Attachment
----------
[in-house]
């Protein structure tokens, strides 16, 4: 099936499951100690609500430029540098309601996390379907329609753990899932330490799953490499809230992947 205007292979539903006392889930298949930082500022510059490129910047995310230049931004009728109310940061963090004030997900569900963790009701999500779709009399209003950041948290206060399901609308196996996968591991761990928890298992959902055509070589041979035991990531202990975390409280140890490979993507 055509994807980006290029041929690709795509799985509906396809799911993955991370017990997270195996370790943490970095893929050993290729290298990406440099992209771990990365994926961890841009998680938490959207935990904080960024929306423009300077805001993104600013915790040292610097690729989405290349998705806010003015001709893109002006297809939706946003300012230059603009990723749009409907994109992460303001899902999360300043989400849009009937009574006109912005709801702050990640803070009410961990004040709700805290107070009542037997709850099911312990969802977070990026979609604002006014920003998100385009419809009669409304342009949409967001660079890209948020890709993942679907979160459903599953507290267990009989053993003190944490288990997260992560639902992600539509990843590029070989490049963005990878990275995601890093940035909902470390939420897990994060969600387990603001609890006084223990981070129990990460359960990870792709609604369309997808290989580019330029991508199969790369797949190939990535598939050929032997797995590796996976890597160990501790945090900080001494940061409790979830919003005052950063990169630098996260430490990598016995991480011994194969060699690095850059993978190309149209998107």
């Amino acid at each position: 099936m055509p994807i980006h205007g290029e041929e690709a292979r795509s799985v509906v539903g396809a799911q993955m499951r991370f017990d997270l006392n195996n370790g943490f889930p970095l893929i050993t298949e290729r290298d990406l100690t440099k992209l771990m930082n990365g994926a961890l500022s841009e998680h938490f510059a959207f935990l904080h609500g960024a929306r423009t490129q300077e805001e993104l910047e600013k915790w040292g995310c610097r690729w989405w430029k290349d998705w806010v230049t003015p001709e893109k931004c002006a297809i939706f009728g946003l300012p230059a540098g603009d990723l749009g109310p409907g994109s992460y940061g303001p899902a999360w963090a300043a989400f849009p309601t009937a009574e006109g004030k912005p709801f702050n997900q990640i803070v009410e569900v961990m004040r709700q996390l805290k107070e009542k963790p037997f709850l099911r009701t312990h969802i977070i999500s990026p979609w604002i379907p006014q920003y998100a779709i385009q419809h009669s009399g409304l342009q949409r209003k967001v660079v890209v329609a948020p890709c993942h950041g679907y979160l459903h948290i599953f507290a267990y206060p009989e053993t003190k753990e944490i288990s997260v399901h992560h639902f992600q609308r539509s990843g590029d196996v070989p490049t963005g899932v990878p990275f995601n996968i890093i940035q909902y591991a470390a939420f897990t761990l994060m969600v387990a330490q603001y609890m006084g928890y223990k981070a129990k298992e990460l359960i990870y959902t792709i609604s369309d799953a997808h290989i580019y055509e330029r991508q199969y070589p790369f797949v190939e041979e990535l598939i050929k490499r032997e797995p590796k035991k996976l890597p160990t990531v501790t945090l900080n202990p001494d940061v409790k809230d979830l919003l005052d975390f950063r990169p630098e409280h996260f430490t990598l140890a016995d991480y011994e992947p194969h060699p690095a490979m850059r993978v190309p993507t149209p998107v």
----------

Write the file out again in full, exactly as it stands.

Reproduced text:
[in-house]
């Protein structure tokens, strides 16, 4: 099936499951100690609500430029540098309601996390379907329609753990899932330490799953490499809230992947 205007292979539903006392889930298949930082500022510059490129910047995310230049931004009728109310940061963090004030997900569900963790009701999500779709009399209003950041948290206060399901609308196996996968591991761990928890298992959902055509070589041979035991990531202990975390409280140890490979993507 055509994807980006290029041929690709795509799985509906396809799911993955991370017990997270195996370790943490970095893929050993290729290298990406440099992209771990990365994926961890841009998680938490959207935990904080960024929306423009300077805001993104600013915790040292610097690729989405290349998705806010003015001709893109002006297809939706946003300012230059603009990723749009409907994109992460303001899902999360300043989400849009009937009574006109912005709801702050990640803070009410961990004040709700805290107070009542037997709850099911312990969802977070990026979609604002006014920003998100385009419809009669409304342009949409967001660079890209948020890709993942679907979160459903599953507290267990009989053993003190944490288990997260992560639902992600539509990843590029070989490049963005990878990275995601890093940035909902470390939420897990994060969600387990603001609890006084223990981070129990990460359960990870792709609604369309997808290989580019330029991508199969790369797949190939990535598939050929032997797995590796996976890597160990501790945090900080001494940061409790979830919003005052950063990169630098996260430490990598016995991480011994194969060699690095850059993978190309149209998107």
């Amino acid at each position: 099936m055509p994807i980006h205007g290029e041929e690709a292979r795509s799985v509906v539903g396809a799911q993955m499951r991370f017990d997270l006392n195996n370790g943490f889930p970095l893929i050993t298949e290729r290298d990406l100690t440099k992209l771990m930082n990365g994926a961890l500022s841009e998680h938490f510059a959207f935990l904080h609500g960024a929306r423009t490129q300077e805001e993104l910047e600013k915790w040292g995310c610097r690729w989405w430029k290349d998705w806010v230049t003015p001709e893109k931004c002006a297809i939706f009728g946003l300012p230059a540098g603009d990723l749009g109310p409907g994109s992460y940061g303001p899902a999360w963090a300043a989400f849009p309601t009937a009574e006109g004030k912005p709801f702050n997900q990640i803070v009410e569900v961990m004040r709700q996390l805290k107070e009542k963790p037997f709850l099911r009701t312990h969802i977070i999500s990026p979609w604002i379907p006014q920003y998100a779709i385009q419809h009669s009399g409304l342009q949409r209003k967001v660079v890209v329609a948020p890709c993942h950041g679907y979160l459903h948290i599953f507290a267990y206060p009989e053993t003190k753990e944490i288990s997260v399901h992560h639902f992600q609308r539509s990843g590029d196996v070989p490049t963005g899932v990878p990275f995601n996968i890093i940035q909902y591991a470390a939420f897990t761990l994060m969600v387990a330490q603001y609890m006084g928890y223990k981070a129990k298992e990460l359960i990870y959902t792709i609604s369309d799953a997808h290989i580019y055509e330029r991508q199969y070589p790369f797949v190939e041979e990535l598939i050929k490499r032997e797995p590796k035991k996976l890597p160990t990531v501790t945090l900080n202990p001494d940061v409790k809230d979830l919003l005052d975390f950063r990169p630098e409280h996260f430490t990598l140890a016995d991480y011994e992947p194969h060699p690095a490979m850059r993978v190309p993507t149209p998107v």